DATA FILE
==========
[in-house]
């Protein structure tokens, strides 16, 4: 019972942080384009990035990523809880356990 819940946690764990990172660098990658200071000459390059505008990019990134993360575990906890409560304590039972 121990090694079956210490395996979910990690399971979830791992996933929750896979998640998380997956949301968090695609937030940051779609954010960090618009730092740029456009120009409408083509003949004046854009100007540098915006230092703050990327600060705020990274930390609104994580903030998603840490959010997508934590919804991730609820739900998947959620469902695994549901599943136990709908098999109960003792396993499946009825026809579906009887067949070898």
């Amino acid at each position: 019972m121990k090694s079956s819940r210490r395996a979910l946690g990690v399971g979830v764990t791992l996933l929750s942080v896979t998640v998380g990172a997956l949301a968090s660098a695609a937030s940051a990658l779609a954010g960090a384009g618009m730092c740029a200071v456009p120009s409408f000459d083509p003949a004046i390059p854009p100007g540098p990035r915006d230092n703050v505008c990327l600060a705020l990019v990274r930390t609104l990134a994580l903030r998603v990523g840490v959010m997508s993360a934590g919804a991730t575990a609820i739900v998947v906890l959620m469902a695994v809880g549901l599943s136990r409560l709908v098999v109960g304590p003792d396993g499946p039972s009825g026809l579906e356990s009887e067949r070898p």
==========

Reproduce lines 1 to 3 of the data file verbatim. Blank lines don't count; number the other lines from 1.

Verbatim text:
[in-house]
């Protein structure tokens, strides 16, 4: 019972942080384009990035990523809880356990 819940946690764990990172660098990658200071000459390059505008990019990134993360575990906890409560304590039972 121990090694079956210490395996979910990690399971979830791992996933929750896979998640998380997956949301968090695609937030940051779609954010960090618009730092740029456009120009409408083509003949004046854009100007540098915006230092703050990327600060705020990274930390609104994580903030998603840490959010997508934590919804991730609820739900998947959620469902695994549901599943136990709908098999109960003792396993499946009825026809579906009887067949070898």
């Amino acid at each position: 019972m121990k090694s079956s819940r210490r395996a979910l946690g990690v399971g979830v764990t791992l996933l929750s942080v896979t998640v998380g990172a997956l949301a968090s660098a695609a937030s940051a990658l779609a954010g960090a384009g618009m730092c740029a200071v456009p120009s409408f000459d083509p003949a004046i390059p854009p100007g540098p990035r915006d230092n703050v505008c990327l600060a705020l990019v990274r930390t609104l990134a994580l903030r998603v990523g840490v959010m997508s993360a934590g919804a991730t575990a609820i739900v998947v906890l959620m469902a695994v809880g549901l599943s136990r409560l709908v098999v109960g304590p003792d396993g499946p039972s009825g026809l579906e356990s009887e067949r070898p």